In the busyness of our everyday life, it is easy to lose track of the present and not truly appreciate the moment we are currently in. Often we are moving from one task to the next, looking forward to the next break, weekend, holiday or respite without truly appreciating the moment that we are in, the present.
Last Friday the staff of both campuses gathered for our annual Formation Day where we were challenged to grow in awareness of the life in and around us.
The day was led by Ryan Gato and Mark O’Farrell from the Marist Mission and Life Formation Team and supported by our own APRIM, Joseph Catania and Parish Priest, Fr. Josy Sebastian.
Throughout the day we were asked to consider how we could cultivate an inner awareness that escapes so many of us in our busy contemporary world. How to appreciate the beauty of our surroundings; that beautiful sunrise or sunset, the cool wind on our face, the sound of a crashing wave, the laughter of another or the solitude of silence. We were encouraged to share this with our students and support them in “paying attention” to the world around them, to their lives and to live in harmony with each other. In our modern-day society, this is becoming increasingly challenging with the ever-growing and ever-present distractions, particularly from a technological and social-media perspective.
At a recent Parent Information Night a member of staff shared the important role that families play in being present to one another and how sometimes the things which may seem little at the time, can have the biggest impact and create the best memories. Examples included taking the time to go for a walk, share a meal without distractions and ensure we are truly present and appreciative of the moment we are in, whatever that may be.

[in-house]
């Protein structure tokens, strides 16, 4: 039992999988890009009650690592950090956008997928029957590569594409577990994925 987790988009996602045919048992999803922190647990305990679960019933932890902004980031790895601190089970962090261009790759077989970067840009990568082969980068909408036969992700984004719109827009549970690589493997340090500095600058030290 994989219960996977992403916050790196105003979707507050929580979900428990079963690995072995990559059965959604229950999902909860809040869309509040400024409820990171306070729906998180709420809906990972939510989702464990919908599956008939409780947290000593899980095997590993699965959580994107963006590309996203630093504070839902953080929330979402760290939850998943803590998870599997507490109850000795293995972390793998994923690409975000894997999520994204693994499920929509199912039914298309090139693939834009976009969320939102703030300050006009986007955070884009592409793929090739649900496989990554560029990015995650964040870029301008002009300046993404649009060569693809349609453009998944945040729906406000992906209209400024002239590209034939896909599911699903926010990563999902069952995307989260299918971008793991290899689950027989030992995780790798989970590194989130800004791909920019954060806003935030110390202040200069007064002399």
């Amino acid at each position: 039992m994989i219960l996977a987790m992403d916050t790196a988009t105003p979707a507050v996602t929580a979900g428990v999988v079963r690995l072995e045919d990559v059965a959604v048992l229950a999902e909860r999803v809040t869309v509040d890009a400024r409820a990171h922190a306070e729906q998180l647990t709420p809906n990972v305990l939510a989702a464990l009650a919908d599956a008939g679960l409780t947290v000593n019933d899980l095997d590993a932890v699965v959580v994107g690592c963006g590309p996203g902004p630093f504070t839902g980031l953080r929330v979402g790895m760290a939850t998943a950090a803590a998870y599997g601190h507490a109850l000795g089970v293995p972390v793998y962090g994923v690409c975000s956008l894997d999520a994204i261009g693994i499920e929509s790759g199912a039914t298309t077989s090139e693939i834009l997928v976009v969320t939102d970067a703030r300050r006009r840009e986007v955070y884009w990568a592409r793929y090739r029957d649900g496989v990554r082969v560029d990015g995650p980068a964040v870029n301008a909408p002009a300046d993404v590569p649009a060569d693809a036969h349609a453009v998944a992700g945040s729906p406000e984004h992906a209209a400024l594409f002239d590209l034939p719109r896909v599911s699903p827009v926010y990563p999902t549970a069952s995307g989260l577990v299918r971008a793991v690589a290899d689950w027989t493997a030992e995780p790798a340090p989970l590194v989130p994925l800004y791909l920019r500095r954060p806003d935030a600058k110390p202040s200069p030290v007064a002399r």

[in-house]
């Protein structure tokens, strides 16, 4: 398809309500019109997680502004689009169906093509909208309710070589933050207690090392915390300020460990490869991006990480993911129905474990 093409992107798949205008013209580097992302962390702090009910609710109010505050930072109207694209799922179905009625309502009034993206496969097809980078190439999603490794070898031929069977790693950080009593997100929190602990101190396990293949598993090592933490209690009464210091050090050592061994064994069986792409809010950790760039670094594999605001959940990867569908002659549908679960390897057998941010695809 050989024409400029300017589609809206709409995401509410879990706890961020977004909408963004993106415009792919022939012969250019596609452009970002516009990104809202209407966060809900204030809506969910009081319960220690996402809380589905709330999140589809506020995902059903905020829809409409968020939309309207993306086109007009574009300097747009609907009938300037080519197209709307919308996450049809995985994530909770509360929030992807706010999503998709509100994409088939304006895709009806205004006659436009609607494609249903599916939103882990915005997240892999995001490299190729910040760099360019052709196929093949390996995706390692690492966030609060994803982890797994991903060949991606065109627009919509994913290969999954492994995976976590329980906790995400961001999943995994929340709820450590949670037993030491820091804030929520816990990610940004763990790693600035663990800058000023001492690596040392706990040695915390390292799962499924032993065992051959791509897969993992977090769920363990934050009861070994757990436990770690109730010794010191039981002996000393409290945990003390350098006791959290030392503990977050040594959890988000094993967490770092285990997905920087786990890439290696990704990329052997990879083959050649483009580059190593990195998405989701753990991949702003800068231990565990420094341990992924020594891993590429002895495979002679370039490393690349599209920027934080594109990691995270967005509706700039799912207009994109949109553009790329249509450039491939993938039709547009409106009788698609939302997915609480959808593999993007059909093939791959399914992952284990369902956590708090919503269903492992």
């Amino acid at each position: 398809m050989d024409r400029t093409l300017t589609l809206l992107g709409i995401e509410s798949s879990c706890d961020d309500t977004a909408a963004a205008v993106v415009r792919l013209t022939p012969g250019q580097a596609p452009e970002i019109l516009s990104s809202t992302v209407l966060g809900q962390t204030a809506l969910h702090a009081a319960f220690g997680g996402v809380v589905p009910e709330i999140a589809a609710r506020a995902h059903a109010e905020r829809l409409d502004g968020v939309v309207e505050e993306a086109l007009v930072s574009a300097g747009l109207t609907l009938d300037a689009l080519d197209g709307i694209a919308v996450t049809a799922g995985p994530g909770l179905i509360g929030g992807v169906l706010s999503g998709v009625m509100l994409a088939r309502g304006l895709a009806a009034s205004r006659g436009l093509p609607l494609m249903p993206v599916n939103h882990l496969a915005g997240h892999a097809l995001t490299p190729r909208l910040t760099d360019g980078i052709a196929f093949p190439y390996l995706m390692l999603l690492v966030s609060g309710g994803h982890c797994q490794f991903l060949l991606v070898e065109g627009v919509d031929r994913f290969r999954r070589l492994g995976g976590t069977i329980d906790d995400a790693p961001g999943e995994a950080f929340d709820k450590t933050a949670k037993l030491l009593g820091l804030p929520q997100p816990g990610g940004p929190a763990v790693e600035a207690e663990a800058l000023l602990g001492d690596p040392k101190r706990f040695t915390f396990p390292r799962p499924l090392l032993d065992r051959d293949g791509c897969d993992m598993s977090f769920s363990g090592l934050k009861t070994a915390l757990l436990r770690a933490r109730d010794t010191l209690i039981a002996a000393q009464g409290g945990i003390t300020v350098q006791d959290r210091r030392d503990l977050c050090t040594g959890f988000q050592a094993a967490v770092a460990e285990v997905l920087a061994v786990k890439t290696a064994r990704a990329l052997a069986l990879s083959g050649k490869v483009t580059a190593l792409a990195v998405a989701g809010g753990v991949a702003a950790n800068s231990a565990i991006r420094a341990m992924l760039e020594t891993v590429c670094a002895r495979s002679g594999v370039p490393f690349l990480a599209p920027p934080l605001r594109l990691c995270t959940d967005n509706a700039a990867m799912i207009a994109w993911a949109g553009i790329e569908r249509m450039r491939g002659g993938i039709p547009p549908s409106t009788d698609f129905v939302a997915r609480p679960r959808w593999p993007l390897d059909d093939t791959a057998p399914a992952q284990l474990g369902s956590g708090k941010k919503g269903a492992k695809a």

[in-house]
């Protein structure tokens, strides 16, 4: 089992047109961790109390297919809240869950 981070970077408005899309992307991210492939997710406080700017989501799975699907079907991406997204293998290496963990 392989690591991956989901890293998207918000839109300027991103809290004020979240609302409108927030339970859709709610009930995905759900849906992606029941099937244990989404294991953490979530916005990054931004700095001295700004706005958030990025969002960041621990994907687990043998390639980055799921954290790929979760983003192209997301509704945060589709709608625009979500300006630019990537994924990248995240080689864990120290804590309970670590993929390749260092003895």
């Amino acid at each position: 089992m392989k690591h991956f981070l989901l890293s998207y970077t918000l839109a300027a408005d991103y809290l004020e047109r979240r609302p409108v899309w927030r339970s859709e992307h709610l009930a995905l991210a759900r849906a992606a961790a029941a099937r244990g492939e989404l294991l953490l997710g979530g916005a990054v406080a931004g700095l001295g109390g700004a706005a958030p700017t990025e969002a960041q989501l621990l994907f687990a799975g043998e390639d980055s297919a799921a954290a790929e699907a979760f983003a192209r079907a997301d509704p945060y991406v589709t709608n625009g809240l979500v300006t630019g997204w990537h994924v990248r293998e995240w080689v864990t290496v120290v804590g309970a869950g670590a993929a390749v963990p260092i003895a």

It was a wonderful day and a great opportunity to stop, reflect and be present. One of the passages that I found particularly thought provoking was from Fr Richard Rohr OFM and I encourage you to read an excerpt of this below.
“We are always looking to the next moment to be more perfect. We’re a people always rushing into the future because we’re not experiencing wholeness in the present. Yet this moment is as perfect as it can be. When we haven’t grasped the present, we always live under the illusion – and it is an illusion that the next moment is going to be better: when I get around this corner, when I see this person, when I get overseas, whatever it might be. Everything we do is for the sake of something else and means towards some nebulous end.
That attitude is essentially wrong. As long as we think happiness is around the corner, we have not grasped happiness. Happiness is given in this moment. Everything is right here, right now, the total mystery of Christ, totally hidden and yet perfectly revealed.”